Because the Philippine movie industry should be one

tito-genova-valienteI take a pause from straight column-writing today to give way to a statement of support from the Executive Committee on Cinema of the National Commission for Culture and the Arts (NCCA).

We are all in Naga as I write this part of my column. The Committee on Cinema has been here in this old, quaint city to meet for the last time this year. Some of the members are bidding good-bye as this is their last term, while some are staying but with new members next year when they meet.

As we evaluated the programs that we endorsed and executed, we started talking about the Metro Manila Film Festival (MMFF). In particular, we discussed the change that has taken place: the films that are slated to be shown do not carry the usual names. Every year the MMFF has always blazed through the season with films starred in by actors noted for making films raking in millions at the box office. It appears that the majority of the entries this year have no known actors.

We do not know what will the effect be of a film festival that, as some people say, has taken in films that would make people think. Perhaps, that is an exaggeration. Perhaps, there are films that do make people laugh and smile and yet cause them to ponder  ideas, as well.

Right now, we do not have any clear ideas—just conjectures—about what these films will teach us. What the members of the committee came up with is a statement of support for an institution that embraces all kinds of human interaction, and of a technological form that fuses all art forms.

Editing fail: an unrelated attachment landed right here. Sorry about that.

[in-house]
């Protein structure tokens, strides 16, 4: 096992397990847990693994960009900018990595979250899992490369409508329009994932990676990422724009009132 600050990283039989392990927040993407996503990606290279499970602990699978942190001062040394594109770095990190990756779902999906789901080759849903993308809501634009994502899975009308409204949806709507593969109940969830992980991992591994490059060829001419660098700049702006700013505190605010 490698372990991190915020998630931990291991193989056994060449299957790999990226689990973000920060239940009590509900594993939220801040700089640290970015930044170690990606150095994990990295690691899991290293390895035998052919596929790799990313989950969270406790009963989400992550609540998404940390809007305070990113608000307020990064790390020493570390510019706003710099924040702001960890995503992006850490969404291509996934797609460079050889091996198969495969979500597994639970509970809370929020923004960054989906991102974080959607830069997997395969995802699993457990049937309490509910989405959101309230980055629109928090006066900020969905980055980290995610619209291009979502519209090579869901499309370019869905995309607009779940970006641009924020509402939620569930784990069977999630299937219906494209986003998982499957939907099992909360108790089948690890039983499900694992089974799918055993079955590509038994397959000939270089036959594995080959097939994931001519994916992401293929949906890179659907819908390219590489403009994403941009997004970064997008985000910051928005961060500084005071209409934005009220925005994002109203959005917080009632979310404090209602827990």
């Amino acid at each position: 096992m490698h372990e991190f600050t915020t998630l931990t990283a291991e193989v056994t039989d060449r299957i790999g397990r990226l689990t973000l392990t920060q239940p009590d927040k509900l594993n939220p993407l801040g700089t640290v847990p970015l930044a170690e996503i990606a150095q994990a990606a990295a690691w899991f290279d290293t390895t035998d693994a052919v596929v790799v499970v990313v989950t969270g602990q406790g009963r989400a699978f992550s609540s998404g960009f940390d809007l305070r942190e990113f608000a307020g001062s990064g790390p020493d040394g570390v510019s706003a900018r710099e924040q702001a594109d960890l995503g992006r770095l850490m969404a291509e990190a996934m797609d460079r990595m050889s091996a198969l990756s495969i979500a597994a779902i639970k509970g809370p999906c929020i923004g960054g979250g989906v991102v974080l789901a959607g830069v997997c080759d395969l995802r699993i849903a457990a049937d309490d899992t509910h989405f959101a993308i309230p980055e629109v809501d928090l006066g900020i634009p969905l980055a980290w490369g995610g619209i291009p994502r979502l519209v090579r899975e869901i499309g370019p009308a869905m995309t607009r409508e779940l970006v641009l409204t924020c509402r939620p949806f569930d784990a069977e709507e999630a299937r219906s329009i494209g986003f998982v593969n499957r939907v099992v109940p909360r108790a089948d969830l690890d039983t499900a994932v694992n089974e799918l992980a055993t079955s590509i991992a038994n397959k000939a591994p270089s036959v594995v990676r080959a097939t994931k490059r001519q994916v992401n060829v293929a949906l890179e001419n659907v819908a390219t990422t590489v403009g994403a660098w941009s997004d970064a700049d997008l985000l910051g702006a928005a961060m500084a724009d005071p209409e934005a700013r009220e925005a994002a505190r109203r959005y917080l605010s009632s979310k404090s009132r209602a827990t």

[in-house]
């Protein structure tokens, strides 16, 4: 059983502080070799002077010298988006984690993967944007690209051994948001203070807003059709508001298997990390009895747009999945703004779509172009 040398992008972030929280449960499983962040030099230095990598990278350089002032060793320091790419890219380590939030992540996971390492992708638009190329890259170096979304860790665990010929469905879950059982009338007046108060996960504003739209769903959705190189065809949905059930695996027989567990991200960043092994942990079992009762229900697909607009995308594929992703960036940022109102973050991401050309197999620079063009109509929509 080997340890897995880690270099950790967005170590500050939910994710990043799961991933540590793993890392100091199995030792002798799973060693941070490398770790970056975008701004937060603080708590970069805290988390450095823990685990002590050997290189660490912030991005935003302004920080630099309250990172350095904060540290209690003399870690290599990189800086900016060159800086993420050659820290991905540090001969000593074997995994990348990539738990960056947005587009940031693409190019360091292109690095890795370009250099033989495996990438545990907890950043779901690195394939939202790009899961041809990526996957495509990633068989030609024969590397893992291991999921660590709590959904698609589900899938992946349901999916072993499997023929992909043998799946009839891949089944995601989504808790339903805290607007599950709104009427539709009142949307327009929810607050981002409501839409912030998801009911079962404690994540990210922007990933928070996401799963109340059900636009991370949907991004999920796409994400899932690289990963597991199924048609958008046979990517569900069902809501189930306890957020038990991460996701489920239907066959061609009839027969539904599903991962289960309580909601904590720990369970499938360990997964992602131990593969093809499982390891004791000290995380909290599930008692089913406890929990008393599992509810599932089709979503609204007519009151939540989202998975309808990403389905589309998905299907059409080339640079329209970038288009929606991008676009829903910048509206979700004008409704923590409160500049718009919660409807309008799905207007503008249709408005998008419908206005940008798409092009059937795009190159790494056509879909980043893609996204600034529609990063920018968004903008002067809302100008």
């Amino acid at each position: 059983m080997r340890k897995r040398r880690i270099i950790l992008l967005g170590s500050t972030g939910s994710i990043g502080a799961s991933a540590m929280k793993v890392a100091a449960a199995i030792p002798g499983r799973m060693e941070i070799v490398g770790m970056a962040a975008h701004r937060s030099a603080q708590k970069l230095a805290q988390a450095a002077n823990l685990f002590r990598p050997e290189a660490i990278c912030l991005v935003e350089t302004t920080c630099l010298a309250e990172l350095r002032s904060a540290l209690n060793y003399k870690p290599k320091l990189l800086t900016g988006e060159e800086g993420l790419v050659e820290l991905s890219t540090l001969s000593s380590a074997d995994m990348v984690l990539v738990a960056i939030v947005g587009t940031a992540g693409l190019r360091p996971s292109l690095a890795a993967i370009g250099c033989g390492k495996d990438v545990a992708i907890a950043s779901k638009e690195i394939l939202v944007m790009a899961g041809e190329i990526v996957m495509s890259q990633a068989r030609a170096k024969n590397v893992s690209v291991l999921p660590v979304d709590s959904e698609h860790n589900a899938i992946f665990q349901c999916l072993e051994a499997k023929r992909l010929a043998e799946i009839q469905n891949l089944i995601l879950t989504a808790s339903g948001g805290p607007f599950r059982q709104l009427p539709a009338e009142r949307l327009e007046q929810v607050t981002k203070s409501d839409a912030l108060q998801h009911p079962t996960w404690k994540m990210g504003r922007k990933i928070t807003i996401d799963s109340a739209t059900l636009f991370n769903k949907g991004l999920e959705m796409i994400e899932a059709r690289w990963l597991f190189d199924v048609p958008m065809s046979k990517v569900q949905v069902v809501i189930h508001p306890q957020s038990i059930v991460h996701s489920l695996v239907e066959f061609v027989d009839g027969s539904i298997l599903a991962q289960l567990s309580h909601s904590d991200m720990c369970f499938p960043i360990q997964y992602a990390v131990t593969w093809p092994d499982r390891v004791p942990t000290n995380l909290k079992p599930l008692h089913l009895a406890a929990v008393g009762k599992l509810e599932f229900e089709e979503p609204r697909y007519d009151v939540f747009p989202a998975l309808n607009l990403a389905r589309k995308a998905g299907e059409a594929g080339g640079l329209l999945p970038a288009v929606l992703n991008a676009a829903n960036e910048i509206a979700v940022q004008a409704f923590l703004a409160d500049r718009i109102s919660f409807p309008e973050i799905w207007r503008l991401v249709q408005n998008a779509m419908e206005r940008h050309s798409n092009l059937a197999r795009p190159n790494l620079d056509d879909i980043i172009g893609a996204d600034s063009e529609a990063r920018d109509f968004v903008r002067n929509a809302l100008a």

Hereunder follows the manifesto, for lack of a better term, crafted by the Cinema Committee:

The Cinema Committee of the NCCA supports the move of the MMFF Executive Committee and the selection of a new breed of films for the MMFF. We enjoin all government and non-governmental cultural agencies and organizations, including exhibitors, mass media and the educational sector, to support the MMFF and make it a success. We hope that all eight films should be accorded their 10-day run nationwide as they do not have the same promotional and marketing machineries as previous MMFF films.

The success of the MMFF this year will not be a matter of the success of “indie” or “mainstream” films but of one Philippine cinema. The triumph of this historic move by the MMFF will enlarge Philippine cinema in general and will benefit audiences, producers, artists and workers alike not just this year, but in the long run. It will help expose audiences to new styles, genres and perspectives in film. It will encourage producers to be bolder in the kinds of films that they produce. It will help enable artists and film workers to widen their social discourses and subject matters and take part in a greater variety of film production.

Tangkilikin natin ang pelikulang Pilipino! Mabuhay!




Image credits: Jimbo Albano


Leave a Reply

Your email address will not be published. Required fields are marked *

This site uses Akismet to reduce spam. Learn how your comment data is processed.

Previous Article

‘Coopetition’ for victory

Next Article

Caritas Manila holds 1st celebrity preloved luxury sale

Related Posts

Farm sector needs long-term solutions

A weather phenomenon that means “little boy” in Spanish is threatening to upend the country’s rice sector. State weather bureau Philippine Atmospheric, Geophysical and Astronomical Services Administration (Pagasa) warned that El Niño could develop this year and affect the country in the second half of 2023. This means that certain areas would see below-normal rainfall in July to December, when rice farmers are expected to harvest their main crop.